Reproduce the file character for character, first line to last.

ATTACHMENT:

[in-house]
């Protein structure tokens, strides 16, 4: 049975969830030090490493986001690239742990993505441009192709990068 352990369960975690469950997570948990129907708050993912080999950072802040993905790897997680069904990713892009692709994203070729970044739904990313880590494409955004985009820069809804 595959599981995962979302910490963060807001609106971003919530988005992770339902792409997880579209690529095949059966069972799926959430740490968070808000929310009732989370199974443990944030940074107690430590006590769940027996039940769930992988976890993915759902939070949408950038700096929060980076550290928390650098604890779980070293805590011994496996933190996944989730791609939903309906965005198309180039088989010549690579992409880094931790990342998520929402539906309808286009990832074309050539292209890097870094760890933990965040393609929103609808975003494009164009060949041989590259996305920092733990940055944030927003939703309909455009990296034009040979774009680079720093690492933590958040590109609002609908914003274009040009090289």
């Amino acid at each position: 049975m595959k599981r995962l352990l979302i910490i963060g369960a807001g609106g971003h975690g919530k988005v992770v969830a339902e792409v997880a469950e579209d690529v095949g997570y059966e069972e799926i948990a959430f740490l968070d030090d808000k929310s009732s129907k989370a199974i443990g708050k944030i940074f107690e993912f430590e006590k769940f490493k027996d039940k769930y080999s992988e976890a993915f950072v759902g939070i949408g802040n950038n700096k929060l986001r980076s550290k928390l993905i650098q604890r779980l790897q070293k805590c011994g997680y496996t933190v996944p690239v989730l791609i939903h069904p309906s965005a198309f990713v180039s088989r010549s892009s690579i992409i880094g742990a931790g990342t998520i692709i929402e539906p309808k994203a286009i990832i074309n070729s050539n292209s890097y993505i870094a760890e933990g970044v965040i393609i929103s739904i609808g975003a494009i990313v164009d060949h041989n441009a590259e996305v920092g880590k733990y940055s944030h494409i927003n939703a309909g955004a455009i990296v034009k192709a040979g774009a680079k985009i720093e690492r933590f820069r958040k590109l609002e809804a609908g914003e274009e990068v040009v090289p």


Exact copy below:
[in-house]
């Protein structure tokens, strides 16, 4: 049975969830030090490493986001690239742990993505441009192709990068 352990369960975690469950997570948990129907708050993912080999950072802040993905790897997680069904990713892009692709994203070729970044739904990313880590494409955004985009820069809804 595959599981995962979302910490963060807001609106971003919530988005992770339902792409997880579209690529095949059966069972799926959430740490968070808000929310009732989370199974443990944030940074107690430590006590769940027996039940769930992988976890993915759902939070949408950038700096929060980076550290928390650098604890779980070293805590011994496996933190996944989730791609939903309906965005198309180039088989010549690579992409880094931790990342998520929402539906309808286009990832074309050539292209890097870094760890933990965040393609929103609808975003494009164009060949041989590259996305920092733990940055944030927003939703309909455009990296034009040979774009680079720093690492933590958040590109609002609908914003274009040009090289």
């Amino acid at each position: 049975m595959k599981r995962l352990l979302i910490i963060g369960a807001g609106g971003h975690g919530k988005v992770v969830a339902e792409v997880a469950e579209d690529v095949g997570y059966e069972e799926i948990a959430f740490l968070d030090d808000k929310s009732s129907k989370a199974i443990g708050k944030i940074f107690e993912f430590e006590k769940f490493k027996d039940k769930y080999s992988e976890a993915f950072v759902g939070i949408g802040n950038n700096k929060l986001r980076s550290k928390l993905i650098q604890r779980l790897q070293k805590c011994g997680y496996t933190v996944p690239v989730l791609i939903h069904p309906s965005a198309f990713v180039s088989r010549s892009s690579i992409i880094g742990a931790g990342t998520i692709i929402e539906p309808k994203a286009i990832i074309n070729s050539n292209s890097y993505i870094a760890e933990g970044v965040i393609i929103s739904i609808g975003a494009i990313v164009d060949h041989n441009a590259e996305v920092g880590k733990y940055s944030h494409i927003n939703a309909g955004a455009i990296v034009k192709a040979g774009a680079k985009i720093e690492r933590f820069r958040k590109l609002e809804a609908g914003e274009e990068v040009v090289p």